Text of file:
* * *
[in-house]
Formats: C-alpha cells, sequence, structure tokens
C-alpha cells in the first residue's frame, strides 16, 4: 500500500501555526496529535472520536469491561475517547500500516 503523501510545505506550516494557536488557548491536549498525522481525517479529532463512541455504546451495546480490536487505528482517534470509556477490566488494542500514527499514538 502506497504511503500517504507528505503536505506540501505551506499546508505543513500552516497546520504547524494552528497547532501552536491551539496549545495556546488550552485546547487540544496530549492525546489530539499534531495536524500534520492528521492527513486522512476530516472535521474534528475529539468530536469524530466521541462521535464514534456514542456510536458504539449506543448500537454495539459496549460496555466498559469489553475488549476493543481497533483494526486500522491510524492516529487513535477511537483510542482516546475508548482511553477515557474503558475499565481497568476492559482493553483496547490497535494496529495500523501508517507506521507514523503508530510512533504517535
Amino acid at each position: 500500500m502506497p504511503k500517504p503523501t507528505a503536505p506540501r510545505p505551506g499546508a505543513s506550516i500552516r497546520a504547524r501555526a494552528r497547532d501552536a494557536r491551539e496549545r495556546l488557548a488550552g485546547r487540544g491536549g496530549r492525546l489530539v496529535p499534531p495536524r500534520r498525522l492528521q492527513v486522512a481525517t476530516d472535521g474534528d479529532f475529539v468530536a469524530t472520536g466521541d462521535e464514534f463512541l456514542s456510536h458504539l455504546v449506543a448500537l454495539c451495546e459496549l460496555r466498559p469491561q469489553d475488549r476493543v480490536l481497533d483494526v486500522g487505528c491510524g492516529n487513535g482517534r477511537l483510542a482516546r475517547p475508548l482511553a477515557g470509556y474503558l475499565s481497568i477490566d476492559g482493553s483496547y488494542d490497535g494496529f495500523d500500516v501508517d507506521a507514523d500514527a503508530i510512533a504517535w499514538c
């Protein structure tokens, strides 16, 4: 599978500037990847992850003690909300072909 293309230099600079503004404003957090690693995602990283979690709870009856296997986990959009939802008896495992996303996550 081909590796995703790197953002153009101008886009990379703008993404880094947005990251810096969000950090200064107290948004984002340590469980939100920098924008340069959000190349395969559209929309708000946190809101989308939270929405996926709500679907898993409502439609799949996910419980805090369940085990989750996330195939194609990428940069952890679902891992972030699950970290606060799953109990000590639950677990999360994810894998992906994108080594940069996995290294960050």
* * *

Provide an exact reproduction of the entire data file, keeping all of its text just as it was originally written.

[in-house]
Formats: C-alpha cells, sequence, structure tokens
C-alpha cells in the first residue's frame, strides 16, 4: 500500500501555526496529535472520536469491561475517547500500516 503523501510545505506550516494557536488557548491536549498525522481525517479529532463512541455504546451495546480490536487505528482517534470509556477490566488494542500514527499514538 502506497504511503500517504507528505503536505506540501505551506499546508505543513500552516497546520504547524494552528497547532501552536491551539496549545495556546488550552485546547487540544496530549492525546489530539499534531495536524500534520492528521492527513486522512476530516472535521474534528475529539468530536469524530466521541462521535464514534456514542456510536458504539449506543448500537454495539459496549460496555466498559469489553475488549476493543481497533483494526486500522491510524492516529487513535477511537483510542482516546475508548482511553477515557474503558475499565481497568476492559482493553483496547490497535494496529495500523501508517507506521507514523503508530510512533504517535
Amino acid at each position: 500500500m502506497p504511503k500517504p503523501t507528505a503536505p506540501r510545505p505551506g499546508a505543513s506550516i500552516r497546520a504547524r501555526a494552528r497547532d501552536a494557536r491551539e496549545r495556546l488557548a488550552g485546547r487540544g491536549g496530549r492525546l489530539v496529535p499534531p495536524r500534520r498525522l492528521q492527513v486522512a481525517t476530516d472535521g474534528d479529532f475529539v468530536a469524530t472520536g466521541d462521535e464514534f463512541l456514542s456510536h458504539l455504546v449506543a448500537l454495539c451495546e459496549l460496555r466498559p469491561q469489553d475488549r476493543v480490536l481497533d483494526v486500522g487505528c491510524g492516529n487513535g482517534r477511537l483510542a482516546r475517547p475508548l482511553a477515557g470509556y474503558l475499565s481497568i477490566d476492559g482493553s483496547y488494542d490497535g494496529f495500523d500500516v501508517d507506521a507514523d500514527a503508530i510512533a504517535w499514538c
């Protein structure tokens, strides 16, 4: 599978500037990847992850003690909300072909 293309230099600079503004404003957090690693995602990283979690709870009856296997986990959009939802008896495992996303996550 081909590796995703790197953002153009101008886009990379703008993404880094947005990251810096969000950090200064107290948004984002340590469980939100920098924008340069959000190349395969559209929309708000946190809101989308939270929405996926709500679907898993409502439609799949996910419980805090369940085990989750996330195939194609990428940069952890679902891992972030699950970290606060799953109990000590639950677990999360994810894998992906994108080594940069996995290294960050």